Elkfest, the annual free concert occupying center stage in Spokane’s historic Browne’s Addition neighborhood, may have to foot the bill for the addition of uniformed police this year.
Marshall Powell, general manager of The Elk Public House and an organizer of the live music event that has shut down a portion of Pacific Avenue for one weekend in June for the past 13 years, has appealed the city’s request the event pay almost $4,500 to cover security. The city’s hearing examiner is scheduled to hear arguments in the dispute later this month.
Powell said he’d likely have to start a fundraising campaign to keep the event going, should the review uphold the city’s charges for four police officers and one sergeant to be on duty during the evening hours Friday and Saturday. Spokane’s Police Department racked up the greatest amount of overtime of any city department in 2017, a year that saw a significant increase in after-hours pay, and Spokane Police Chief Craig Meidl said having his officers work at those events, while necessary to ensure safety, contributed to that amount.
Elkfest already employs private security, Powell said, and crime does not increase in the neighborhood during the festival’s weekend. He pointed to publicly available crime maps for Browne’s Addition to prove it.
“In a worst case scenario, we pay for the cops,” said Powell. Elkfest already has secured its lineup for Sunday, June 10, the final planned day of this year’s festival, he said Monday.
The city argues Elkfest has grown too big to be regulated as it has in years past, and new permitting procedures at City Hall prompted another look at the requirements for this, the event’s planned 14th year.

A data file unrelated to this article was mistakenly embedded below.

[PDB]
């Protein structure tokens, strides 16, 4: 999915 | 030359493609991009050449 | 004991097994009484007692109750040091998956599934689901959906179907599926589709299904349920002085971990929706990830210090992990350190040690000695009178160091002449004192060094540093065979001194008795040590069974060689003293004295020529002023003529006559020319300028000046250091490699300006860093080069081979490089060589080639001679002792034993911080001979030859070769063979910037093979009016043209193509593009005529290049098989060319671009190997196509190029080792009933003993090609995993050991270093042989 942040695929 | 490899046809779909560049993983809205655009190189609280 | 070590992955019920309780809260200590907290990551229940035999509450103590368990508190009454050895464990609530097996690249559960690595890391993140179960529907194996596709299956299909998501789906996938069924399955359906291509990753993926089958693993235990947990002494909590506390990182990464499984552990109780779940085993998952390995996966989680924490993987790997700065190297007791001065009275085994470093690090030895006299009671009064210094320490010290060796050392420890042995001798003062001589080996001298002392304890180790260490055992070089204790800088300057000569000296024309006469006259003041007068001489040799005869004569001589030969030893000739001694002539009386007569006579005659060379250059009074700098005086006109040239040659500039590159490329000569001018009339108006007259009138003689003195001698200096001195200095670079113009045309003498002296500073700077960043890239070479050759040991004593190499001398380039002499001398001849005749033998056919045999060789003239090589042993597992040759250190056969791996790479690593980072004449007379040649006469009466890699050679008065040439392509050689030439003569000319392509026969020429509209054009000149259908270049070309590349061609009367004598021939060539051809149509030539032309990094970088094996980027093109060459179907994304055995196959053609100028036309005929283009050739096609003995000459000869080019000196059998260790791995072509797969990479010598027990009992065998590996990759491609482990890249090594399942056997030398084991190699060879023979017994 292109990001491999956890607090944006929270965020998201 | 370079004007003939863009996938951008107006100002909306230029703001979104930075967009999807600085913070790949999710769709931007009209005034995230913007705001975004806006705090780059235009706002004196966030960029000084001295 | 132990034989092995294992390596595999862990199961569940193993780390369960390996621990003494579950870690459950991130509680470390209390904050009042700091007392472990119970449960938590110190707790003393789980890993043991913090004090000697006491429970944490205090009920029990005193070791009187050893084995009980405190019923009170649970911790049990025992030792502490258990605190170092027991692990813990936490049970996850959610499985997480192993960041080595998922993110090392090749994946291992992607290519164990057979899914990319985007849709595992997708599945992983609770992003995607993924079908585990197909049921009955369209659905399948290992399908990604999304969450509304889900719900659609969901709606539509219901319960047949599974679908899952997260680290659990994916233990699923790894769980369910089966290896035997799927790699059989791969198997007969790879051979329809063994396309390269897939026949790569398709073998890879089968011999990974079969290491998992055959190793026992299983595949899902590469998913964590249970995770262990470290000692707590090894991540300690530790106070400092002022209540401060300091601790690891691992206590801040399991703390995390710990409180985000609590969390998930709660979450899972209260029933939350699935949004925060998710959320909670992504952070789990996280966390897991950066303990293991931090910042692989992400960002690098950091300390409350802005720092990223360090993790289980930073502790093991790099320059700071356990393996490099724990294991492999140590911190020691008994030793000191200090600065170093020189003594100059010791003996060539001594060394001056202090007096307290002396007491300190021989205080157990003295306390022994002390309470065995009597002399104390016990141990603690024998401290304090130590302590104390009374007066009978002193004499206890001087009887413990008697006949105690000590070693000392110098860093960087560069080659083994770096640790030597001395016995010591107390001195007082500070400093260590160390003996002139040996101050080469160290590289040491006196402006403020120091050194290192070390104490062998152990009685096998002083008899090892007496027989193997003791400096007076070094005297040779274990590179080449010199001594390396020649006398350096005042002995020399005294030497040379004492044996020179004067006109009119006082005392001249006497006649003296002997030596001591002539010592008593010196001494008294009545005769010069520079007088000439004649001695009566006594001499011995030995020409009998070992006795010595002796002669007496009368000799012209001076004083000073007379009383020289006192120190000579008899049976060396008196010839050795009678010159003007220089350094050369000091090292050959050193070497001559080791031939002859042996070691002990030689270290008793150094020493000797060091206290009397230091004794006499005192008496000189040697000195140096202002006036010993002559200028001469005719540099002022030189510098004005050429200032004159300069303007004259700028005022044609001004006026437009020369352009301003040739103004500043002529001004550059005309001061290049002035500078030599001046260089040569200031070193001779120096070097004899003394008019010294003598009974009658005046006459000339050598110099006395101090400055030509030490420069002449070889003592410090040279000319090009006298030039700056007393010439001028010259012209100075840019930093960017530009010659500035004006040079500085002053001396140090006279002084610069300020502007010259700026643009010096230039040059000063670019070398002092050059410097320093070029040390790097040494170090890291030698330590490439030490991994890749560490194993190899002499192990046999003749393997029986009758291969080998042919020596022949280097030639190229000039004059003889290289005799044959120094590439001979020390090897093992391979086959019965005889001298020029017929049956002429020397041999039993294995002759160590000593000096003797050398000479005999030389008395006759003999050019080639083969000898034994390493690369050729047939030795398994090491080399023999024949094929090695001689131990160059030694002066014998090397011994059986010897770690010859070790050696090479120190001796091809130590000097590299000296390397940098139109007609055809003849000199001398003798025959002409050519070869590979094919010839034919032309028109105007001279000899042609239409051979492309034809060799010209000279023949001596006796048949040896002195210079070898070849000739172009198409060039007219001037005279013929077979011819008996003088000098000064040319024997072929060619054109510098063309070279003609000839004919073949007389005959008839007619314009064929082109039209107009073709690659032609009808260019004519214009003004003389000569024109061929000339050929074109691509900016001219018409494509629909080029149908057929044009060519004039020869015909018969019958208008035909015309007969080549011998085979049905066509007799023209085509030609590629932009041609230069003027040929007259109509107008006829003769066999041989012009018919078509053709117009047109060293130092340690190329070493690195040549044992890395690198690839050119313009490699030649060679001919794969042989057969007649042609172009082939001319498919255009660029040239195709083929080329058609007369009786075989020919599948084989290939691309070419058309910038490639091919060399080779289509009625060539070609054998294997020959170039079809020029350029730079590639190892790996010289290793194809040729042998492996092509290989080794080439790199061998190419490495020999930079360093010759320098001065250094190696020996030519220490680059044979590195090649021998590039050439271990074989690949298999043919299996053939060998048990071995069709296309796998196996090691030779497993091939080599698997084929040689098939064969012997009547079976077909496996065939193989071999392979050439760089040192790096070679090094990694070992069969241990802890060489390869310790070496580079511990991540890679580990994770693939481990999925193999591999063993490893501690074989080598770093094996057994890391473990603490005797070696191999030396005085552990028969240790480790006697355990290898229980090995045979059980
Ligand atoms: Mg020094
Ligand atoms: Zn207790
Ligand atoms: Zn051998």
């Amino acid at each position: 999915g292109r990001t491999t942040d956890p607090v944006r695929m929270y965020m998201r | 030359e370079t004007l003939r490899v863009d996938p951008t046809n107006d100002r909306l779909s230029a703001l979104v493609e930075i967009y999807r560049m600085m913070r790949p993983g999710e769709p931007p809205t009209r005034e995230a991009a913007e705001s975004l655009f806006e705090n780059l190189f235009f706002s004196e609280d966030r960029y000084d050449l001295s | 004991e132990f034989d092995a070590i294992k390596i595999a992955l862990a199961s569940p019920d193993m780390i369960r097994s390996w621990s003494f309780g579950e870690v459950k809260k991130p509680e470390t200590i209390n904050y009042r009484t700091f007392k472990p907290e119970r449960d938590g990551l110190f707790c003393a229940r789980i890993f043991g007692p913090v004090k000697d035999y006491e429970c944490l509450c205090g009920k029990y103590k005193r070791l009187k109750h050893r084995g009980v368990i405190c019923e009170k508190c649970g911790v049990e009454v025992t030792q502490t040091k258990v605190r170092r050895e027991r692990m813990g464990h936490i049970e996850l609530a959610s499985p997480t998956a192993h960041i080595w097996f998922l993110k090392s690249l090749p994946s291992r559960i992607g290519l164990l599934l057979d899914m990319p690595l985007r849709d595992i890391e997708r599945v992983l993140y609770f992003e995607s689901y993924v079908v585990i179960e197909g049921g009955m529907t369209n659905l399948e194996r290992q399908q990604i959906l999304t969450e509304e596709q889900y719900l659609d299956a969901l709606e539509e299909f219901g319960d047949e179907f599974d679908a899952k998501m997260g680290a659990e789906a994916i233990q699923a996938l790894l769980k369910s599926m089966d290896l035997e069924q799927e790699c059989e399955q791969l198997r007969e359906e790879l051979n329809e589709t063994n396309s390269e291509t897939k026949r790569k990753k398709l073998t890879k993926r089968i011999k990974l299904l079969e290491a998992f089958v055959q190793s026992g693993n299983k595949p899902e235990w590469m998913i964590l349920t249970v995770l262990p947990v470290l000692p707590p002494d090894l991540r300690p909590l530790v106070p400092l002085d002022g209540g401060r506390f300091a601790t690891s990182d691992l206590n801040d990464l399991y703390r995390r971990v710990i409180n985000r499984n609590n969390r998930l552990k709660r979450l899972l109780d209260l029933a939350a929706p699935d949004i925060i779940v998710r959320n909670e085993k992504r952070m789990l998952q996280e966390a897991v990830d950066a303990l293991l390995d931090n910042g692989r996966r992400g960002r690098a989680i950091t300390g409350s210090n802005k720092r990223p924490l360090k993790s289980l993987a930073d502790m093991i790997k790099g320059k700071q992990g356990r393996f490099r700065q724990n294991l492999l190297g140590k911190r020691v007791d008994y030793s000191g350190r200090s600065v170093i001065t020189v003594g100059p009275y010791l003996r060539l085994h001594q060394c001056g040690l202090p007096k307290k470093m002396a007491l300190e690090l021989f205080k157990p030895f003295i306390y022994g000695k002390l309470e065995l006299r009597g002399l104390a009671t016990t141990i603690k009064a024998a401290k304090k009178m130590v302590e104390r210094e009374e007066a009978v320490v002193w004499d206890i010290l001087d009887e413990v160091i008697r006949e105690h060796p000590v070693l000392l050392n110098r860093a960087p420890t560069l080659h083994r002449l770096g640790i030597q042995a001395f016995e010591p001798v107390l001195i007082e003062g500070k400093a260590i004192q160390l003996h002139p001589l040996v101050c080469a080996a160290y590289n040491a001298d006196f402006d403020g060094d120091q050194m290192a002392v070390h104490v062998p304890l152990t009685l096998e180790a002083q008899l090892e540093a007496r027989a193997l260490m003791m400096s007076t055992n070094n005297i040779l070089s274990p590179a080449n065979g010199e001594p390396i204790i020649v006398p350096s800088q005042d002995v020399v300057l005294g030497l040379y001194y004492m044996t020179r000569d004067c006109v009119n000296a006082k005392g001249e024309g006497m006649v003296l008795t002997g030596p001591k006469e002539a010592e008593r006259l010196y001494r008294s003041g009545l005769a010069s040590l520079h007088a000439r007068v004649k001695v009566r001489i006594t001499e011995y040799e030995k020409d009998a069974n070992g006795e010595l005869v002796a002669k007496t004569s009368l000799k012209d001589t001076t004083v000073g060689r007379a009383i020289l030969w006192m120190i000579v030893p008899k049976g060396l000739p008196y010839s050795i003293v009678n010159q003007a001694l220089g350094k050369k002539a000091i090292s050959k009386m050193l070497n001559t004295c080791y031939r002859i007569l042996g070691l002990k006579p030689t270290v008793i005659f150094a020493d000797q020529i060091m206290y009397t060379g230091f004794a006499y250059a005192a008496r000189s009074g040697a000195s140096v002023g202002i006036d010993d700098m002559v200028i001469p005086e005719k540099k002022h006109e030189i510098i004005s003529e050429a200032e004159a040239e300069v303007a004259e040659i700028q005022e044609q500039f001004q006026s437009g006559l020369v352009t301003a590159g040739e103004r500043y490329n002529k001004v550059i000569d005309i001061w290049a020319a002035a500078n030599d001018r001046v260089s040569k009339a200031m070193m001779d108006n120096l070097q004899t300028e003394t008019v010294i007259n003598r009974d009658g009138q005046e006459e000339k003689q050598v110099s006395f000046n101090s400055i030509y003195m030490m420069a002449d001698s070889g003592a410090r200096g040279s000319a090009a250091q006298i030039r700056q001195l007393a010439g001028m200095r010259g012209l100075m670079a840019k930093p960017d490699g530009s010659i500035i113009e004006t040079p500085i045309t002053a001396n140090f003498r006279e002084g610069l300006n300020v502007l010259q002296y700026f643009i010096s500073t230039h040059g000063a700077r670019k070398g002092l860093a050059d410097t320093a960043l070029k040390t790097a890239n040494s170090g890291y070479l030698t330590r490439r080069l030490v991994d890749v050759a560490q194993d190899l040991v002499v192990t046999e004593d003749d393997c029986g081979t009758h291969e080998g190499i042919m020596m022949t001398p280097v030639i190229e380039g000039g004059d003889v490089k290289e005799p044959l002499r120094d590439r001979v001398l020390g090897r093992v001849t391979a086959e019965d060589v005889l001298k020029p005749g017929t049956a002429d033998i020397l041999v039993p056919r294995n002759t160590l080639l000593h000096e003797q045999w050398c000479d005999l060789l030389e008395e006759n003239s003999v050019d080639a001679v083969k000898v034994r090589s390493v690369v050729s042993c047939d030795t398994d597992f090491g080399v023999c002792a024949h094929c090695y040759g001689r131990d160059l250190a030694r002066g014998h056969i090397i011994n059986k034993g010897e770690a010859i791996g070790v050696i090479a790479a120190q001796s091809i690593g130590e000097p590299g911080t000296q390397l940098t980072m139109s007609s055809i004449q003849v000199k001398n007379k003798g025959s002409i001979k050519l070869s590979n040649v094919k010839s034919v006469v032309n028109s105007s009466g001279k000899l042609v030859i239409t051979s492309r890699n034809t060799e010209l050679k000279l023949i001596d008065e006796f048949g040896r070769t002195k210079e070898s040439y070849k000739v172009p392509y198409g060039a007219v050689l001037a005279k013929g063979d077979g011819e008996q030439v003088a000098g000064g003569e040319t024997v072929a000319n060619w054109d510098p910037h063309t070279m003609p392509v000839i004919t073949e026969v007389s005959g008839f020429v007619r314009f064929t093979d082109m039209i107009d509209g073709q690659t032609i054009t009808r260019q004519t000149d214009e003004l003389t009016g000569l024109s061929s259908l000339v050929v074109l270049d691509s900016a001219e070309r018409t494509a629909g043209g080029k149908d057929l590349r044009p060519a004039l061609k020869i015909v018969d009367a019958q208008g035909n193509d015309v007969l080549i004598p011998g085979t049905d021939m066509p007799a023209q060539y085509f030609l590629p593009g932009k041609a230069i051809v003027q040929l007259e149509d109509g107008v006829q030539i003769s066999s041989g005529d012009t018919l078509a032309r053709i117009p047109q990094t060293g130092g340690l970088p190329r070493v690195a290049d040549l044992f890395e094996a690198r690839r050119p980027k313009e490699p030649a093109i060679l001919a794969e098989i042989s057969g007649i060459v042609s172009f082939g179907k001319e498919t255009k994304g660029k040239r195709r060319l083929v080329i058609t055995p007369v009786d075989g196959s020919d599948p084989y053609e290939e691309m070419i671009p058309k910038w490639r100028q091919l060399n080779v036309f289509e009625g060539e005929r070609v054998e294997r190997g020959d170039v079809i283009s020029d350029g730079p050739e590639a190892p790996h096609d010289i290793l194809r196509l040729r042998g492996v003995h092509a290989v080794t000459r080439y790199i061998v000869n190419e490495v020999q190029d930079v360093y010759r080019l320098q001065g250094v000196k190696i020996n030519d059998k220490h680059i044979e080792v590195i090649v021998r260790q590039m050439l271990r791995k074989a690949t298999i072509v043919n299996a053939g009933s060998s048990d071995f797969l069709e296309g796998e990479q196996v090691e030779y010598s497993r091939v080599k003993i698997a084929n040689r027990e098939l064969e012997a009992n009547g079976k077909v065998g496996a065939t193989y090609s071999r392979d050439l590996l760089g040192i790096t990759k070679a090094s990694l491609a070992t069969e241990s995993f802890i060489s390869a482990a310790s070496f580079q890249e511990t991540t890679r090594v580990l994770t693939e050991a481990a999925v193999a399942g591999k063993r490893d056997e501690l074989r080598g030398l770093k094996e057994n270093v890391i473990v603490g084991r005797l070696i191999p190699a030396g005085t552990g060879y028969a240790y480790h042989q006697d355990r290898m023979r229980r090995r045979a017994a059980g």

The legalization of marijuana has led to odor complaints from surrounding property owners, said Carly Cortright, who leads the city’s special event permitting. Noise complaints also have been fielded at City Hall from as far away as the West Central neighborhood, as the music carries across the Spokane River after dark, she said.
“What we have got is a lot of anecdotal, after-the-fact phone calls, talking to people later about their concerns,” Cortright said.
The city requests that the organizers of other events, including those in the downtown core, cover at least a portion of the overtime costs for Spokane police to provide security. Large-scale events, such as Pig Out in the Park, Hoopfest and Bloomsday, have contracts with the city that only require certain percentages of the police cost to be covered, unlike the full amount that’s being requested of Elkfest. Cortright said that’s because there are official, financial impact studies that show those events spur economic activity in town.
Powell said he has been forced to argue before the hearing examiner without facts or figures detailing any increased concerns over Elkfest, which he estimates brings around 5,000 people to Browne’s Addition each summer, a crowd heavily dependent on weather conditions. While he has crime statistics gathered from an internet search, official city records on crime reports won’t be available through a public records request until May 9, after his appeal is scheduled to be heard.